Our acting Company Commander was Captain Harry Reid, Major Dauncey having just been promoted to the command of a Battalion of the Royal Welsh Fusiliers in the rank of Lt. Colonel. I don't know who took his place in the card school! The attack duly got underway late afternoon, after we had had a hot meal some distance from our "start line". Unless we were in a particularly hazardous position, or very close to the enemy, we very rarely had to rely on emergency rations - the food nearly always came through in heat-conserving containers - all credit to our Company Quartermaster-Sergeant and his cooks. Our own mortars, assisted by some artillery, laid down a bombardment on the enemy positions, as far as they were known and we advanced over open country, slightly uphill towards our objective. 'C' Company accompanied us on our left, moving through a lightly wooded area. We soon came under quite heavy small-arms fire from defensive positions not pinpointed by our supporting artillery. One of our early casualties was Captain Reid. He turned round with his battle dress top drenched with blood from a bullet wound in his neck. He calmly said "keep it going lads, I had better get this seen to". We assumed that the bullet had severed an artery and that he would be lucky to survive, losing so much blood but survive he did - he was back in action with us not very long afterwards - within a couple of months as I recall.
Bridgehead monument at Rykevorsel, Belgium
I set off again with my FIAT and realised that I was now some way behind the rest of the Platoon and had lost contact with Tom Hyde despite our assurance to Lieut. Bevan!
After a short while, the shooting at me stopped but I remained where I was, now in safety, calculating that more than one rifle was trained on me, just waiting for me to break cover, so I was in no hurry just continuing to give a good impression of being dead.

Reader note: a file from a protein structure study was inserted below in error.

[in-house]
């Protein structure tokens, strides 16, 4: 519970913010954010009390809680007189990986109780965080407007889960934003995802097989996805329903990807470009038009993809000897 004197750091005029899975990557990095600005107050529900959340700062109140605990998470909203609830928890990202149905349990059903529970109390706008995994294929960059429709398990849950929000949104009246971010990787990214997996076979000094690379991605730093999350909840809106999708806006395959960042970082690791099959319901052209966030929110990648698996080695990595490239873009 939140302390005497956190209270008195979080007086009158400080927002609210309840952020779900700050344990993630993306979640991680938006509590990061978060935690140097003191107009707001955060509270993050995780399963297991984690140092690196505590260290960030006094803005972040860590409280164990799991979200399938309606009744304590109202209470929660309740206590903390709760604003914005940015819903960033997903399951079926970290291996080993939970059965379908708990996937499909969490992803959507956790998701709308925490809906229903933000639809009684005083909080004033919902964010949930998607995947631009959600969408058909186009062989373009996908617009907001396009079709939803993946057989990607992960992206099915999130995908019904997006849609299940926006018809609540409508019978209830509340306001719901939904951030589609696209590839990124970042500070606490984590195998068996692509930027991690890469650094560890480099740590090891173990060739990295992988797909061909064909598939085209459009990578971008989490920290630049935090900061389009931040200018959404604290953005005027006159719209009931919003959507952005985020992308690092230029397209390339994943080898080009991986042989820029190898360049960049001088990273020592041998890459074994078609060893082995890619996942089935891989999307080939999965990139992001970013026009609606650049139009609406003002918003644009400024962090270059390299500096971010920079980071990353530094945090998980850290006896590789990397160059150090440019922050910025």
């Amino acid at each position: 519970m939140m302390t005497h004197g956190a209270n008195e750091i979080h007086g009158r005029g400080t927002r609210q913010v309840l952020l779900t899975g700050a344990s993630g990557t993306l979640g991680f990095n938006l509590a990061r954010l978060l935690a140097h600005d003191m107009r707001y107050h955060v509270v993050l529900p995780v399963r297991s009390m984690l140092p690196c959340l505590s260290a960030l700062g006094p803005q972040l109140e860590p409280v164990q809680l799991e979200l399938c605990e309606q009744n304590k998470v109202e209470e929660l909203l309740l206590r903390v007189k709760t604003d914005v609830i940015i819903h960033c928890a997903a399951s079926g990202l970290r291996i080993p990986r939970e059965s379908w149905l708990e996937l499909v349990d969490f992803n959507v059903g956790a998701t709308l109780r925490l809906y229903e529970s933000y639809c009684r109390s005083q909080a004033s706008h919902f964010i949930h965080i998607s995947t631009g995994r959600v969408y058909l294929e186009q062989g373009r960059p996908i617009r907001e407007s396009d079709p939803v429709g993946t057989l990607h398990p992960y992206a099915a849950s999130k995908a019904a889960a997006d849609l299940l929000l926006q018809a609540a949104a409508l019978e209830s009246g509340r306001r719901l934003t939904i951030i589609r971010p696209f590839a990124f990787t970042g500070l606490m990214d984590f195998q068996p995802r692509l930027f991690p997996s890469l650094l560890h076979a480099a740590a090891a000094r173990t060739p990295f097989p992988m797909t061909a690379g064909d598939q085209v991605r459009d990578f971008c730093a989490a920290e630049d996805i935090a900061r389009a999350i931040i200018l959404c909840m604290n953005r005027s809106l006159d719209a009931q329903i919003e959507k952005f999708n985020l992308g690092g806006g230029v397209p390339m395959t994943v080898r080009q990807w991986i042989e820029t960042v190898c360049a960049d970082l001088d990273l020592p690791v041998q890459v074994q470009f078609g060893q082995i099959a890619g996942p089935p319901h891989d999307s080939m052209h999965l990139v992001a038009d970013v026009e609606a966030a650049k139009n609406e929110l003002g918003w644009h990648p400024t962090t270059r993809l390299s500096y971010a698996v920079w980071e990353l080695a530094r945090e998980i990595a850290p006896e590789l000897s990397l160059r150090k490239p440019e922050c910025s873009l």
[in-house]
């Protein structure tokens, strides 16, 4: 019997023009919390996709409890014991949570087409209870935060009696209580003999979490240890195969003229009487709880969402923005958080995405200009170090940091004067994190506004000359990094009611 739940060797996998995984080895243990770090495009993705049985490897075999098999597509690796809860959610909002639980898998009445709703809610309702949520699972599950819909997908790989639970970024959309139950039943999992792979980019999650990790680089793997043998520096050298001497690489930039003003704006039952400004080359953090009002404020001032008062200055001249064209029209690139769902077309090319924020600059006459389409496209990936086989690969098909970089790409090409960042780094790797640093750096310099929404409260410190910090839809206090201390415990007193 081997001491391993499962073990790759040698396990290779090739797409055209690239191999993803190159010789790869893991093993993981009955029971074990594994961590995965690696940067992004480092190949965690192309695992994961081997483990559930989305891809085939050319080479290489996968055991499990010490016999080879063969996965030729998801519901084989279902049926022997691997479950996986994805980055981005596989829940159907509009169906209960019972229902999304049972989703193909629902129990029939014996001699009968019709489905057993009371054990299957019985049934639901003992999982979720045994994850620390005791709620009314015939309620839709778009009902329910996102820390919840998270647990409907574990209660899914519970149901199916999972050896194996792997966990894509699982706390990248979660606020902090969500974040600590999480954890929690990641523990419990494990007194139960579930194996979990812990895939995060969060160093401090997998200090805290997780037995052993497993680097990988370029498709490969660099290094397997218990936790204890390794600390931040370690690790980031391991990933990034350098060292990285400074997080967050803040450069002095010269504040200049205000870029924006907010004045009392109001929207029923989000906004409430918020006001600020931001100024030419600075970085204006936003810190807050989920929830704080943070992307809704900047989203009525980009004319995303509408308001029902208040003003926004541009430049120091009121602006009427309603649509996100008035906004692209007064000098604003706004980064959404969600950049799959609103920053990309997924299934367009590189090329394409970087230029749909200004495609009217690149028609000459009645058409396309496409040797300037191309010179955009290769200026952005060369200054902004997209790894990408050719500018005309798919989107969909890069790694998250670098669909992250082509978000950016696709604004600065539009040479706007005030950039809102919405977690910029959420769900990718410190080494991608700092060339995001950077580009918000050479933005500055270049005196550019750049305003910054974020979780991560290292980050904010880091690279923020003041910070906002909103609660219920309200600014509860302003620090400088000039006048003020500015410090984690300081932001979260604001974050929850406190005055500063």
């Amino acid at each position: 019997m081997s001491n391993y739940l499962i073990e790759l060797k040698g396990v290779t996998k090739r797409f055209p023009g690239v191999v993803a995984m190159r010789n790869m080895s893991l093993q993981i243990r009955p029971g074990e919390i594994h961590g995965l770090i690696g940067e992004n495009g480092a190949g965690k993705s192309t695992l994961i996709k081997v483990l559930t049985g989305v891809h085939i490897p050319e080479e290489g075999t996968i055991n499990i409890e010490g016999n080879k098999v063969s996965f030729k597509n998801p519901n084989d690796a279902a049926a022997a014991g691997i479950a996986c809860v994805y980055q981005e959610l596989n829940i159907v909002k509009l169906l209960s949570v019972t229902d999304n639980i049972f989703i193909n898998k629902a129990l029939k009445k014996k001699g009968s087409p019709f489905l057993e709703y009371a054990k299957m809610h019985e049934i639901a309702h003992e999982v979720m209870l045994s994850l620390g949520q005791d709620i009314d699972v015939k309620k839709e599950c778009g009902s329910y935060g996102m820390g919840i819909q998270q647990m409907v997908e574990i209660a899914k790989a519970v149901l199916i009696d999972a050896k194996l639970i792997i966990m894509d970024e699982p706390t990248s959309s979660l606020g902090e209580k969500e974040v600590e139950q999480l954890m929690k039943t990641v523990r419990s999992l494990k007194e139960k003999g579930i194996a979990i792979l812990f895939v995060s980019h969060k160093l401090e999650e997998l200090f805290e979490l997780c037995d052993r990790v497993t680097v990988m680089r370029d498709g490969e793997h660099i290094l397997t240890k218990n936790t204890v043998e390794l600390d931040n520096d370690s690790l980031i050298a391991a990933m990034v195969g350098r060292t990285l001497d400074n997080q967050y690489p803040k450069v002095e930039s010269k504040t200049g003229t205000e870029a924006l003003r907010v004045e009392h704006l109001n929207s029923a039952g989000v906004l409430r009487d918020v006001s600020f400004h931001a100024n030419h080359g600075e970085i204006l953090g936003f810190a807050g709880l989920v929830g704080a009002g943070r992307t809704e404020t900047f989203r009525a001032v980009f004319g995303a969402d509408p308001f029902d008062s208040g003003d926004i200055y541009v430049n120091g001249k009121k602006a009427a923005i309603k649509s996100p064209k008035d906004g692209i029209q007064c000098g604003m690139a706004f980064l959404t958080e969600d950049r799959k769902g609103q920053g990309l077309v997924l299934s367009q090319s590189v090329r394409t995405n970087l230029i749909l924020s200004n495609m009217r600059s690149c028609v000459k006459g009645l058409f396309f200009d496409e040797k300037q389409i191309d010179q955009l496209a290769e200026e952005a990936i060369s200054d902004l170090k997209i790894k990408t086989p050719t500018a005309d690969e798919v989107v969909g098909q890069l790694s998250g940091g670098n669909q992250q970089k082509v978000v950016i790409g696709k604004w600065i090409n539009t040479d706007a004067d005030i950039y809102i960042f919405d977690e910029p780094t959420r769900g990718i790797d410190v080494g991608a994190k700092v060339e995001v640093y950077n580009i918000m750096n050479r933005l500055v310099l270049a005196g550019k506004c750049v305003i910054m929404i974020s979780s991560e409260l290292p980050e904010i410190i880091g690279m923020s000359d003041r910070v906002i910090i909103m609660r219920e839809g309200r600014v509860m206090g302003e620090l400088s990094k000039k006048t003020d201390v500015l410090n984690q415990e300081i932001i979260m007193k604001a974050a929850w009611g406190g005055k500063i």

Eventually, however, I decided that it would be worth making a break, as the German defenders on the left, now, by the sound of things, appeared to be fully occupied as our 'C' Company made further progress. I grabbed my PIAT, and made a dash for the roadside ditch through just three or four single shots, and rather alarmed my friends when I arrived, hurling myself into the trench to comments like "blimey, we thought you were dead". I must have given a very realistic impression of lying dead, and Lt. Bevan was very forgiving about my tardy arrival on the scene. He, too must have thought I had been killed. 'C' Company eventually finished their job on our left, but they could have saved me a lot of anxiety if they had done so a little earlier. Our little local task completed and the main attack having gone in as planned elsewhere, we were then withdrawn in the early evening and made ourselves fairly comfortable for the night.
We received our next lot of reinforcements to replace our casualties in time for our next operation. Amongst these new boys was a strapping Yorkshire lad called Ted Corbett, who found himself immediately in charge of the PIAT (I obviously couldn't be trusted with it, and became a rifleman again). For some inexplicable reason he had quite an affection for the weapon which he used with distinction on a number of occasions subsequently. Lieut. Bevan would have been pleased with him, but, sadly, he was killed just a couple of weeks later, after leading the Platoon with his usual dash and bravery in the capture of the village of Brecht. Ironically, the most dangerous part of the operation had been completed when Trevor Bevan(*1) fell, but that is another story.
These recollections where written by John A. Davies. He was an infantryman in the 2nd Battalion of the South Wales Borderers. The battalion was part of the 56th Independent Brigade when it landed on D-day and later joined the 49th Infantry Division. Later in the war the battalion transferred to the 53rd (Welsh) Infantry Division.
*1 - Lieutenant Trevor Pugh Bevan, service nr. 311464, died 20 November 1944 at age 22. He is buried at the War Cemetery in Geel, Belgium. Son of Giraldus and Gladys Bevan, of Cymmer, Glamorgan.